A grant from the National Science Foundation will help the Orma J. Smith Museum of Natural History at The College of Idaho move toward completion of a large and critical project.
The three-year grant, totaling $500,000, will allow the Museum to catalog and digitize its collection - over three million specimens, acquired over the past 50 years, primarily from locations in the intermountain west of the United States. Dr. Ashley Ferguson has been hired to manage this project, which will consist of an integrated team of museum volunteers, students and faculty from the College, and local STEM teachers (Science, Technology, Engineering and Mathematics) and guide them through the process of cataloging and digitizing the collection.
“Things are cataloged on paper right now. Specimens have paper labels, but we need to get it electronic (online),” said Bill Clark ’67, the Museum’s director. “This will be helpful for us and it is helpful for the entire world, whoever can use the material.”
Clark acknowledges it will be a challenge to electronically catalog the entire Museum in three years but he and his staff are hopeful to make enough progress to secure an extension or additional funding to ensure proper completion.
On top of the goal of creating a complete informational archive of the Museum’s contents, Clark expects to achieve another goal by enhancing the Museum’s relationship with the community, both the campus community and the surrounding community, by engaging the large group of people to complete the work, including students from nearby colleges.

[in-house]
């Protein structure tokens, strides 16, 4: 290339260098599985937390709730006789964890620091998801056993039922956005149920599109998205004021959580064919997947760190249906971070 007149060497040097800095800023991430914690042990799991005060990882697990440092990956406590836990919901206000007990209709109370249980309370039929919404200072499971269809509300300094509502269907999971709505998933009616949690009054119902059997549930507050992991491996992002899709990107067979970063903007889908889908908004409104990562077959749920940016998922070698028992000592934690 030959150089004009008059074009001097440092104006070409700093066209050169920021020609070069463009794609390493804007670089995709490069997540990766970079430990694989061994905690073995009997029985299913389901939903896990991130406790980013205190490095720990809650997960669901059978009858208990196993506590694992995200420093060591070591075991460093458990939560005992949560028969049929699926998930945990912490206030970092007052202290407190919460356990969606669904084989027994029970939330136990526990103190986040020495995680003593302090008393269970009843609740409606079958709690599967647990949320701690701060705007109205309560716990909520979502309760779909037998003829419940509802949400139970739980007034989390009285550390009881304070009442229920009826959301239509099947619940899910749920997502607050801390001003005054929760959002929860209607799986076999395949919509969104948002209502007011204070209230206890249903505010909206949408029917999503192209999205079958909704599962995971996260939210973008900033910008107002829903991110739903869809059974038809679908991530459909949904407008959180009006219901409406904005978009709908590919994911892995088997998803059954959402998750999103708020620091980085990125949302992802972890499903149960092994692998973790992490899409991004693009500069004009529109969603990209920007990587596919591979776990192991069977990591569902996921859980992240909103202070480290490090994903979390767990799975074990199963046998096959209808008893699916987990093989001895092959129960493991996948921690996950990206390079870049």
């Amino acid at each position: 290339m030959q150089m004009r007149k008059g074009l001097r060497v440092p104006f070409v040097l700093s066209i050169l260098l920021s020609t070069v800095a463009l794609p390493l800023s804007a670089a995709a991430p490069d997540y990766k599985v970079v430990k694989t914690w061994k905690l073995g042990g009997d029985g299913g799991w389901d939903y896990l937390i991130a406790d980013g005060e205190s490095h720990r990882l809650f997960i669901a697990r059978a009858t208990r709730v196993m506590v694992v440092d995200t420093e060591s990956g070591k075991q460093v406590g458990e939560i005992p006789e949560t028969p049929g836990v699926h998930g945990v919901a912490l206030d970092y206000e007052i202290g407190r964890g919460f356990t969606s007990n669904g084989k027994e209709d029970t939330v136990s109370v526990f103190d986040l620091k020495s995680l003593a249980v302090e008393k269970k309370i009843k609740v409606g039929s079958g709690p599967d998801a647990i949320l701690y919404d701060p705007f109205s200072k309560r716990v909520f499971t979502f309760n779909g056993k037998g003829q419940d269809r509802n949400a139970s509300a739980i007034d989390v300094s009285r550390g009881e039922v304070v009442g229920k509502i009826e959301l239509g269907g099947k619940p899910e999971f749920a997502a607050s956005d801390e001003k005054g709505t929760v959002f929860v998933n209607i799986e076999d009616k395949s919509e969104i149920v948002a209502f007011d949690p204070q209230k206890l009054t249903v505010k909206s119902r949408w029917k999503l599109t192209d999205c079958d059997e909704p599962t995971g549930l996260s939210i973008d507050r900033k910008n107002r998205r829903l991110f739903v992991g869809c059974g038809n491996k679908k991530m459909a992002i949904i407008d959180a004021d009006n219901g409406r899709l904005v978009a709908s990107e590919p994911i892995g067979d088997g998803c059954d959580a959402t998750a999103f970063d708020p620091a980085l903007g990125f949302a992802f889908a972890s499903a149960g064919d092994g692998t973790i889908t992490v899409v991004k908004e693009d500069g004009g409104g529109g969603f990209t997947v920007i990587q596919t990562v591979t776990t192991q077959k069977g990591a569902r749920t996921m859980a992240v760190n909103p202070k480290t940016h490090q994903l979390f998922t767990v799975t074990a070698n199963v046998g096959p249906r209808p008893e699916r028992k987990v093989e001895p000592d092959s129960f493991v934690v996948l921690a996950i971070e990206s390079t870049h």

“The more support we get, the better, and we can really use the help,” Clark said of the community’s involvement the project. “CWI (College of Western Idaho, a community college located in nearby Nampa, Idaho) doesn’t have a museum or extensive labs or anything like that, so this is a handy way for some of their students to get hands-on.”
It’s also an opportunity for Museum staffers to reacquaint themselves with their considerable collections, some of which they may be seeing for the first time as the project unfolds.
“Oh sure,” Clark laughed. “I’m sure that will happen a lot.”
The College of Idaho has a 133-year-old legacy of excellence. The College is known for its outstanding academic programs, winning athletics tradition, and history of producing successful graduates, including eight Rhodes Scholars, three governors, and countless business leaders and innovators. Its distinctive PEAK Curriculum challenges students to attain competency in the four knowledge peaks of humanities, natural sciences, social sciences, and a professional field—empowering them to earn a major and three minors in four years. The College’s close-knit, residential campus is located in Caldwell, where its proximity both to Boise and to the world-class outdoor activities of southwest Idaho’s mountains and rivers offers unique opportunities for learning beyond the classroom. For more information, visit www.collegeofidaho.edu.